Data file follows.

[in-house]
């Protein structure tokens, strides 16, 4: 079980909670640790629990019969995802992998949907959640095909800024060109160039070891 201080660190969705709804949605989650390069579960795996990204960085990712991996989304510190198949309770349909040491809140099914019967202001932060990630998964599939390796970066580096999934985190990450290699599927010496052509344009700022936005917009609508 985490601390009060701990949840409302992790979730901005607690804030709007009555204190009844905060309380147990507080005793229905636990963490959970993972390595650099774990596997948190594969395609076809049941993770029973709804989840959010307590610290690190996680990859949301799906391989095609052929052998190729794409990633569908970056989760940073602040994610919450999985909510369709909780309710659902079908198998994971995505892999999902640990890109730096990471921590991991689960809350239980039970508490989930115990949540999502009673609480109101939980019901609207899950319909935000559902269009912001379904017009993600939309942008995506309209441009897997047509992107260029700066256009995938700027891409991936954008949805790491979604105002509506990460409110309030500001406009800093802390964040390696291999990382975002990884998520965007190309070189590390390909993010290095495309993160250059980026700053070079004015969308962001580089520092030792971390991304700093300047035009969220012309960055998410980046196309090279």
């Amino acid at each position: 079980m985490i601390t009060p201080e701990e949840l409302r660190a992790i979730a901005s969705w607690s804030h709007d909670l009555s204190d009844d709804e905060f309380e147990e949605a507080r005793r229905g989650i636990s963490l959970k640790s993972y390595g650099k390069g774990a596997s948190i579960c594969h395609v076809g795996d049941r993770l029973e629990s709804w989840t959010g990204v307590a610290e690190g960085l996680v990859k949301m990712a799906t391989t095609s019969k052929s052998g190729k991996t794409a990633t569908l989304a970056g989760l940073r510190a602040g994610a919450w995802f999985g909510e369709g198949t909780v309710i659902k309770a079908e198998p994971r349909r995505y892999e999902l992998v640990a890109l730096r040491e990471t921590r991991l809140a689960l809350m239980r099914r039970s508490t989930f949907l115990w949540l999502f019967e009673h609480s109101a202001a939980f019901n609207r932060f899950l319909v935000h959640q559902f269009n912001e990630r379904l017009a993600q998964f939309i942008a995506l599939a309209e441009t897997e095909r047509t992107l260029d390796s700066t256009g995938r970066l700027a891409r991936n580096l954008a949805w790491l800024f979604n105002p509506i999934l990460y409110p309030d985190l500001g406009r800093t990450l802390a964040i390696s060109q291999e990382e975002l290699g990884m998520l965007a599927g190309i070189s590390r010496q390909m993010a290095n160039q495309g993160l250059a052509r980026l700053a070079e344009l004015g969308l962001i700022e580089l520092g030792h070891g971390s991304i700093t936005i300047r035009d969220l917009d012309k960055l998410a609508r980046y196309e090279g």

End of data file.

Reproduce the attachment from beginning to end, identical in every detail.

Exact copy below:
[in-house]
């Protein structure tokens, strides 16, 4: 079980909670640790629990019969995802992998949907959640095909800024060109160039070891 201080660190969705709804949605989650390069579960795996990204960085990712991996989304510190198949309770349909040491809140099914019967202001932060990630998964599939390796970066580096999934985190990450290699599927010496052509344009700022936005917009609508 985490601390009060701990949840409302992790979730901005607690804030709007009555204190009844905060309380147990507080005793229905636990963490959970993972390595650099774990596997948190594969395609076809049941993770029973709804989840959010307590610290690190996680990859949301799906391989095609052929052998190729794409990633569908970056989760940073602040994610919450999985909510369709909780309710659902079908198998994971995505892999999902640990890109730096990471921590991991689960809350239980039970508490989930115990949540999502009673609480109101939980019901609207899950319909935000559902269009912001379904017009993600939309942008995506309209441009897997047509992107260029700066256009995938700027891409991936954008949805790491979604105002509506990460409110309030500001406009800093802390964040390696291999990382975002990884998520965007190309070189590390390909993010290095495309993160250059980026700053070079004015969308962001580089520092030792971390991304700093300047035009969220012309960055998410980046196309090279």
């Amino acid at each position: 079980m985490i601390t009060p201080e701990e949840l409302r660190a992790i979730a901005s969705w607690s804030h709007d909670l009555s204190d009844d709804e905060f309380e147990e949605a507080r005793r229905g989650i636990s963490l959970k640790s993972y390595g650099k390069g774990a596997s948190i579960c594969h395609v076809g795996d049941r993770l029973e629990s709804w989840t959010g990204v307590a610290e690190g960085l996680v990859k949301m990712a799906t391989t095609s019969k052929s052998g190729k991996t794409a990633t569908l989304a970056g989760l940073r510190a602040g994610a919450w995802f999985g909510e369709g198949t909780v309710i659902k309770a079908e198998p994971r349909r995505y892999e999902l992998v640990a890109l730096r040491e990471t921590r991991l809140a689960l809350m239980r099914r039970s508490t989930f949907l115990w949540l999502f019967e009673h609480s109101a202001a939980f019901n609207r932060f899950l319909v935000h959640q559902f269009n912001e990630r379904l017009a993600q998964f939309i942008a995506l599939a309209e441009t897997e095909r047509t992107l260029d390796s700066t256009g995938r970066l700027a891409r991936n580096l954008a949805w790491l800024f979604n105002p509506i999934l990460y409110p309030d985190l500001g406009r800093t990450l802390a964040i390696s060109q291999e990382e975002l290699g990884m998520l965007a599927g190309i070189s590390r010496q390909m993010a290095n160039q495309g993160l250059a052509r980026l700053a070079e344009l004015g969308l962001i700022e580089l520092g030792h070891g971390s991304i700093t936005i300047r035009d969220l917009d012309k960055l998410a609508r980046y196309e090279g």